Relativity

Last week temperature in New York was at least 7-10 points sub 32 degree Fahrenheit. End of the week it was 32, and it felt really good (on the warmer side).  On the other hand, in my home town of Indore in India, the temperature was in late 40s for the week and came down to 30s end of week and my parents felt it was really bad (on the colder side). This brings up the point that everything around us is in fact relative to something else.

We experience it everyday at work. The quality of work being good or bad doesn’t mean anything. It is either better than someone else’s work or worse. The cost is more often than not either cheaper than the alternatives or more expensive. The company performance is either better than the same quarter last year or worse.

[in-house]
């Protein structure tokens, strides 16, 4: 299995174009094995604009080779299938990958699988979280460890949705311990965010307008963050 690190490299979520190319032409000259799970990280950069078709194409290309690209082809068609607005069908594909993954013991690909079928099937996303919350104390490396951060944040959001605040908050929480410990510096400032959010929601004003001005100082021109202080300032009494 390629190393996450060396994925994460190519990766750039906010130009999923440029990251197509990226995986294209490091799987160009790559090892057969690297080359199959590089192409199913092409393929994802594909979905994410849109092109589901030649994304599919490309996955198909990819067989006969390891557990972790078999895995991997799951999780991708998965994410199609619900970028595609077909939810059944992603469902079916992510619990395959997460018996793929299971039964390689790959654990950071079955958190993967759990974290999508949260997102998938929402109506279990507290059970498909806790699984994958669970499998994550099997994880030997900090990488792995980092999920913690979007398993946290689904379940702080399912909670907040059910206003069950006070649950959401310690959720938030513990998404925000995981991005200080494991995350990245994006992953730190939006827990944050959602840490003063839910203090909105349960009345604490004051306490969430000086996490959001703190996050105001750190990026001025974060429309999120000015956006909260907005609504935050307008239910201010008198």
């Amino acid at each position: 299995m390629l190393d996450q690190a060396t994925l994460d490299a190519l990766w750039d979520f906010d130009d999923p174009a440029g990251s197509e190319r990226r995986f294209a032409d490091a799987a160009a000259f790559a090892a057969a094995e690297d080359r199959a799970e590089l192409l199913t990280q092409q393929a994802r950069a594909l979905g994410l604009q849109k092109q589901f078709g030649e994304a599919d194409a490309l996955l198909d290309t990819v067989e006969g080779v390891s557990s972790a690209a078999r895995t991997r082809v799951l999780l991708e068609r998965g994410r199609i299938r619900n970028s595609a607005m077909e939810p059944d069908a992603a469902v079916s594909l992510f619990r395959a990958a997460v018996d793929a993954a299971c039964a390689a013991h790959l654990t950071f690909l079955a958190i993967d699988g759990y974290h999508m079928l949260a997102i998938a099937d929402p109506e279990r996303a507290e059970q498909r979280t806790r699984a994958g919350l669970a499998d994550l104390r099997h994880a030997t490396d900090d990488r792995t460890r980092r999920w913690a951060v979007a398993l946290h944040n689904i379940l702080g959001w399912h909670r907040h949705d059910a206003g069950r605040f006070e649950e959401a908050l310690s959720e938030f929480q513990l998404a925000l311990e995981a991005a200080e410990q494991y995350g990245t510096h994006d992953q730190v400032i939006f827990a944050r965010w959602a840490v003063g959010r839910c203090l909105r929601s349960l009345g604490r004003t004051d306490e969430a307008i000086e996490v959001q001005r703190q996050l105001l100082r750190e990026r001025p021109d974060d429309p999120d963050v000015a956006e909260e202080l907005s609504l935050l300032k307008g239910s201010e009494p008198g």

Same is true when you look at your brand in your industry. When doing research on your brand, you have to consider what kind of perception your consumers have about your brand as compared to the competition. In technical terms, we call this benchmarking. The basic idea of benchmarking is setting the foundation for relativity.

While almost always an absolute analysis of your brand is required and is immensely valuable, the relative analysis helps you prioritize your resources, fix the areas where you are most vulnerable to the competition as well as publicize and exploit the areas where you have competitive advantage in the industry.

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